The closest place for me to disembark was quickly calculated by Clipper Race HQ and Lance, however it was Newfoundland on the east coast of Canada some 400 miles away. The boat turned round, waived a proverbial goodbye to the other yachts and headed North West. It was going to take about two and a half days to arrive and as I type we are about 50 miles off, due to arrive about midnight tonight.
I can honestly say that everybody on board have been amazing (well almost everybody, one person looks a bit sour faced but I put that down to trapped wind), even telling me how it was a bonus to actually visit another country and to look on the bright side, they might even get a chance to disembark briefly and catch up on the things we take for granted, showering, a quick beer, even a steady toilet that doesn't have a stupid nautical name, I hope they all do.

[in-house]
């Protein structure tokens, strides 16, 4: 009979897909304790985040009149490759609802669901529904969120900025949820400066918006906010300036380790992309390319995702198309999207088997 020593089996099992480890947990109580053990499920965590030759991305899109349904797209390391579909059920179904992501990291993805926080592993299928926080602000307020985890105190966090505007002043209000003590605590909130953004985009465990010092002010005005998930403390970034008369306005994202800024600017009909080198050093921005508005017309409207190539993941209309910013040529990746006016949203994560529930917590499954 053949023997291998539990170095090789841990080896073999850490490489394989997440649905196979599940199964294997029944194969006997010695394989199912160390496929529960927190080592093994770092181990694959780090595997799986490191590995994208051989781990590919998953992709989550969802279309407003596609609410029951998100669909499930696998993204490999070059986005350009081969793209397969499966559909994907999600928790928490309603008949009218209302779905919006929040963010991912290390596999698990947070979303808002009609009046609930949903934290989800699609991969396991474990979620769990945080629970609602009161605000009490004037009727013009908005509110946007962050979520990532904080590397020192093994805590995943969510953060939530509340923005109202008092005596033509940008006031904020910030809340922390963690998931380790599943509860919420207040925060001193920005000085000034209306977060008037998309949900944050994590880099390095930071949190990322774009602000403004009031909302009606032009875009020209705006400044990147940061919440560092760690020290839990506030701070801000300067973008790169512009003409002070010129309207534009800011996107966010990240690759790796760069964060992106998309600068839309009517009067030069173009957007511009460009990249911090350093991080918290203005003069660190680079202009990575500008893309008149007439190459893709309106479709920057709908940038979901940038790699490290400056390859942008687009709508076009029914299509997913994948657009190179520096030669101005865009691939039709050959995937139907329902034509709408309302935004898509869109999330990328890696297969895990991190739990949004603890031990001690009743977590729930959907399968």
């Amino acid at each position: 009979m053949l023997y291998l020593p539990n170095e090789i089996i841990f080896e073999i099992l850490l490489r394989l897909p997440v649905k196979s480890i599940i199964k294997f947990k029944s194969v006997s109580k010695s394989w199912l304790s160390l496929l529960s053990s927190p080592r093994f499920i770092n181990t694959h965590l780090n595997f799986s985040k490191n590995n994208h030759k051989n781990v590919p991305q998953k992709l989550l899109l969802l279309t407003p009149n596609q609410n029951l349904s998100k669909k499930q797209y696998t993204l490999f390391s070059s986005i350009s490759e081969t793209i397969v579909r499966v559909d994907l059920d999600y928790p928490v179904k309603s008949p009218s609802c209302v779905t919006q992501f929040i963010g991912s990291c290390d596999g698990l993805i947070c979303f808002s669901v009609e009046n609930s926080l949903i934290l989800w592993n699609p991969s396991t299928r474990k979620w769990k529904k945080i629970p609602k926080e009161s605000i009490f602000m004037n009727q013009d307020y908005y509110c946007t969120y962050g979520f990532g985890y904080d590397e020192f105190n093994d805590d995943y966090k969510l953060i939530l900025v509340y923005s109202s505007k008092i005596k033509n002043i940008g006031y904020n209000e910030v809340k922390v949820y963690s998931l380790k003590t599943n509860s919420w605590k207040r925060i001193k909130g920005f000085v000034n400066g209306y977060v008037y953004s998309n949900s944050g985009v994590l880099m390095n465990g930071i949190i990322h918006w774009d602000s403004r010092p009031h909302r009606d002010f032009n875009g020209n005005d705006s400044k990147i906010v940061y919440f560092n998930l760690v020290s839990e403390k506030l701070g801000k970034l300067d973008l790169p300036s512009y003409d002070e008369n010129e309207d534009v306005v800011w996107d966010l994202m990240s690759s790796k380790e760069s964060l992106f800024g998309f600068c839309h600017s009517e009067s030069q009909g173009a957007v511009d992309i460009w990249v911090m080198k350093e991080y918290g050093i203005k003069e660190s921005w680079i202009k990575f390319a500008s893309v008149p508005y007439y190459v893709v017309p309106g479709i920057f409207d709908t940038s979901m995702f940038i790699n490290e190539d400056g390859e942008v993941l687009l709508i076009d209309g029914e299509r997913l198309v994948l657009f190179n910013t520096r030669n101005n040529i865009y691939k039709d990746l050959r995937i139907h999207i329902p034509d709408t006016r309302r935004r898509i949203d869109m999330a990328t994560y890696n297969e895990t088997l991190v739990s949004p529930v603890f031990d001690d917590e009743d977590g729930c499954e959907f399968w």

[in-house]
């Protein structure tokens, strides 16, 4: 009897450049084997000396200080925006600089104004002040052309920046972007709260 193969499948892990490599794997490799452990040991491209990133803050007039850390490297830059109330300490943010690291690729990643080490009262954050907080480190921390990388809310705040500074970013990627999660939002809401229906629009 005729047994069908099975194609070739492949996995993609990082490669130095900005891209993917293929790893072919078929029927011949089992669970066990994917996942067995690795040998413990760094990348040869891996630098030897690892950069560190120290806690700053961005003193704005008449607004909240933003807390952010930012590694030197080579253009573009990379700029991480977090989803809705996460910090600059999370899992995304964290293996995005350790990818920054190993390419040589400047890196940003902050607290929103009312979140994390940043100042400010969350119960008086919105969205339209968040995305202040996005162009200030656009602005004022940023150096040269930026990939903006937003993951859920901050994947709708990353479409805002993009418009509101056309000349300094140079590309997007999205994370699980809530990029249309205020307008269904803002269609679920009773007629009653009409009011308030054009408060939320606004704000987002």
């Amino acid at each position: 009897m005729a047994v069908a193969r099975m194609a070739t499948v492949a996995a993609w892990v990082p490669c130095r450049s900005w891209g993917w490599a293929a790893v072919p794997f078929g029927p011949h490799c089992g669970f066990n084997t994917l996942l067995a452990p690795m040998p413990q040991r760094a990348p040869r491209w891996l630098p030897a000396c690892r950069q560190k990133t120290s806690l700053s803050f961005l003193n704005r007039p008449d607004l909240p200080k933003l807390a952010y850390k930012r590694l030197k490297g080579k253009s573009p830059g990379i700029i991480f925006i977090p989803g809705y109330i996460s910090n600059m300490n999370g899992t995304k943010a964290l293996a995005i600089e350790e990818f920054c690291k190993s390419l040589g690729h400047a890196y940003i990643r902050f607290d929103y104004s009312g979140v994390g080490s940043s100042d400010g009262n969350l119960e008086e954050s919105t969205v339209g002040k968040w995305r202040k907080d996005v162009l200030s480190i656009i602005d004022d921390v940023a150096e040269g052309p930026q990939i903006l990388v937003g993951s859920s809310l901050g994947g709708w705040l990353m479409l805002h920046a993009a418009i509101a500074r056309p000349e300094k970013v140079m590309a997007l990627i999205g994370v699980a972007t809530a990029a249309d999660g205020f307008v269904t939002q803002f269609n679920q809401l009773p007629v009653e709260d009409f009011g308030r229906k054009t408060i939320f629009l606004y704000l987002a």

It’s going to be a sad goodbye for me and just this one blog, one of my life's ambitions has been put on hold but I wish to thank the Clipper Race organisation who were amazing in the moment when it counted, Lance, Dr Graham, all my team mates (too many to mention) and even gobby Father Fretts for giving me memories to smile about for many years.
As for me I don't know fully what will happen from here, my
blood sugars have levelled out now but the risk of staying on board is not fair
or sensible for anyone. The Liverpool
2018 yacht and crew will attempt to re-join the race and see what happens
when they arrive in Northern Ireland.
I assume I will be checked over in Newfoundland, get the all clear and Clipper will get me home fit and well. If however I disembark and everyone clears off laughing with me never been seen again, left to the grizzlies in Canada I would just like to say b*****s to all of you, it was me that pee'd on the seat.
Ps: Thank you Kathy & Helen for my leaving gift of apple crumble & custard, however didn't anyone tell you diabetics can’t eat it............I’m a celebrity, get me outta here!!!